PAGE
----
bergen belsen concentration camp
Anne Frank and her family were also denied entry as refugees to the U.S.
"Perhaps you remember that we have two girls," Anne Frank's father wrote to a friend. "It is for the sake of the children mainly that we have to care for. Our own fate is of less importance."

“Otto Frank’s efforts to get his family to the United States ran afoul of restrictive American immigration policies designed to protect national security and guard against an influx of foreigners during time of war,” Breitman wrote.

The historian told NPR in 2007 that the documents suggest “Anne Frank could be a 77-year-old woman living in Boston today – a writer.”

Instead, she died at the age of 15 at Bergen-Belsen concentration camp in Germany.

Robert Collis, an Irish doctor, carrying Zoltan Zinn-Collins, a young child who had just survived the Holocaust. He had been located at Bergen-Belsen where his mother, one of his sisters and his brother had died. His father died in Ravensbruck.

Following the war, Dr. Robert Collis brought five orphans from the Bergen-Belsen concentration camp to Ireland. He adopted Zoltan and his one surviving sister.

David Starr defends Judaism
[March 27th, 2016]

An incident occurred at CZW’s Proving Grounds last night that involved David Starr, and some less than friendly fans. Starr explains:

There is a section of fans that regularly throws change at me, and uses the word “Jew” towards me in a negative way. This has gone on for nearly a year at CZW. I have thick skin. You have to in order to be involve with pro wrestling. For months I’ve just let this slide by, and just gone with the flow. However, after seeing what I saw at Bergen-Belsen concentration camp in Germany I’m done letting this be ok. I saw mounds of people, mounds that were mass burials from people who were murdered simply for believing what they do. I will not stand for this behavior any longer.

This is the second incident in the past two weeks where I’ve had to speak up about fans acting this way towards my Judaism. I don’t understand why these things are ok in 2016. Why is it that people feel comfortable in being racist? Not only comfortable being racist, but comfortable enough to act on in a public setting amongst people they don’t know! This type of hate is not warranted. Whether it’s against Jews, blacks, gays, Latinos, etc. NONE OF IT IS OK.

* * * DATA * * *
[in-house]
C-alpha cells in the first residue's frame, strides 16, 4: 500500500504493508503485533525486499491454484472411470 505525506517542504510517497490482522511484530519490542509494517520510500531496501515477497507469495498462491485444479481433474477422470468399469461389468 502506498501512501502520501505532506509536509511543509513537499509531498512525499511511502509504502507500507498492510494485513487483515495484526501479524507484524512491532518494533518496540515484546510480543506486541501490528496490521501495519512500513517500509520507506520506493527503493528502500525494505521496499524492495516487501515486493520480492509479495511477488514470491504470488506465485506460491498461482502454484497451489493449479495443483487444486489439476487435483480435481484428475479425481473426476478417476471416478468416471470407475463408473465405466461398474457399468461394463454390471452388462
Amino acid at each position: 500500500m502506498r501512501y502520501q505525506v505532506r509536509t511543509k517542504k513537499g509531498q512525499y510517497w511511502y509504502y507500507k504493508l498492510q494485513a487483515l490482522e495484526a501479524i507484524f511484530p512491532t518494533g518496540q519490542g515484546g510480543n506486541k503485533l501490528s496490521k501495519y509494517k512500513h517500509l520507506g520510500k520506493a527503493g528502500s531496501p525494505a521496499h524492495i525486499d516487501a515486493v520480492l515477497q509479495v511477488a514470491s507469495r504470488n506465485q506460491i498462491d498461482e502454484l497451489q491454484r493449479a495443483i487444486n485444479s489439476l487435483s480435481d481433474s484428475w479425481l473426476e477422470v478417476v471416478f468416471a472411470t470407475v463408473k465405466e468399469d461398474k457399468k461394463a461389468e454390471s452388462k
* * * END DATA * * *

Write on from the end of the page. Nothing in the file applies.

There is a major difference between heckling at a professional wrestling show, and this. You bought a ticket, say whatever you want about the show, but DO NOT discriminate against the performers, or anyone else for that matter.

Grow up, people. We are cut from the same cloth.

Dear American citizens who really dare to vote for Trump:
Consider reading the history of my home country, Germany, and dare to say Trump will fix your nation again. I dare you. I will be happy to invite you over to Germany and show you the results of what an Austrian maniac did to this country to ‘fix’ our economy in dark times. That man promised you the same shit Trump does.

Result: Millions of people were killed for their race, religion, physical and mental disabilities and sexualities.
In Germany, 6000 bombs are still found from WW2. Per YEAR.
Our country was divided in two. And even after it being removed and even after our reunion, the wall still exists in our minds. East and West Germans are a thing. We are two different cultures, scarred. We can’t think of each other as the same.

I will gladly take you on a tour to visit Bergen-Belsen’s concentration camp. I hope you know who Anne Frank was.
That’s gonna be so much FUN and looks like such a BRIGHT future for America. WALKING OVER A FUCKING MASS GRAVE.

If you are seriously thinking, that racism and hate will fix your fucked up nation, you seriously are the scum of the earth. I mean it. Not only didn’t you learn shit about world history and politics, you are a fucking BIGOT.


June 12th 1942: Anne Frank receives her diary

On this day in 1942, Anne Frank received a diary for her thirteenth birthday. She had seen the book, bound with red and white checkered cloth, a few days before and her father gave it to her for her birthday. Frank, a Jewish German national, lived in Nazi-occupied Amsterdam in the Netherlands. Her family went into hiding in 1942 to escape the persecution of the Jewish population, and Frank documented her experiences. Her group was eventually betrayed after two years in hiding and Frank died in the Bergen-Belsen concentration camp from typhus in March 1945. Her father survived, and upon his return to Amsterdam found his daughter’s diary, which documented her life from 14th June 1942 to 1st August 1944, and had it translated and published.

Anne Frank would have turned 86 today

“As a young girl, I lived through the Holocaust in the Netherlands, and later in the Bergen-Belsen concentration camp in Germany.